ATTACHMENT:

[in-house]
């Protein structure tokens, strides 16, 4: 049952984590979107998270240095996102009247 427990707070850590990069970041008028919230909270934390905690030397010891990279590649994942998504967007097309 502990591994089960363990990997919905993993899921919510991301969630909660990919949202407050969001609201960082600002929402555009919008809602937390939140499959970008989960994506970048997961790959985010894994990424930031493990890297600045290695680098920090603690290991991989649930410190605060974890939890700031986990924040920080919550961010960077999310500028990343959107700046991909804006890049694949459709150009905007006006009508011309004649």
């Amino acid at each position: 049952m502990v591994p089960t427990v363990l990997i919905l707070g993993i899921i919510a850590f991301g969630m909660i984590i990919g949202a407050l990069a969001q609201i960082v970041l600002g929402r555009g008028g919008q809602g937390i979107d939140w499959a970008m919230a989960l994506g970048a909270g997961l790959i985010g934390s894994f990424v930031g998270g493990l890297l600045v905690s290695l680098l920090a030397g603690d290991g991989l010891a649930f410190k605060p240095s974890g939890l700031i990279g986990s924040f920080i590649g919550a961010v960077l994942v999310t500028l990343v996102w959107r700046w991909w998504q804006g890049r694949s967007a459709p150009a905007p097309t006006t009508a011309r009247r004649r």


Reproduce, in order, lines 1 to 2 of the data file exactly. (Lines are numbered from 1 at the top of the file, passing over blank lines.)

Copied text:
[in-house]
């Protein structure tokens, strides 16, 4: 049952984590979107998270240095996102009247 427990707070850590990069970041008028919230909270934390905690030397010891990279590649994942998504967007097309 502990591994089960363990990997919905993993899921919510991301969630909660990919949202407050969001609201960082600002929402555009919008809602937390939140499959970008989960994506970048997961790959985010894994990424930031493990890297600045290695680098920090603690290991991989649930410190605060974890939890700031986990924040920080919550961010960077999310500028990343959107700046991909804006890049694949459709150009905007006006009508011309004649």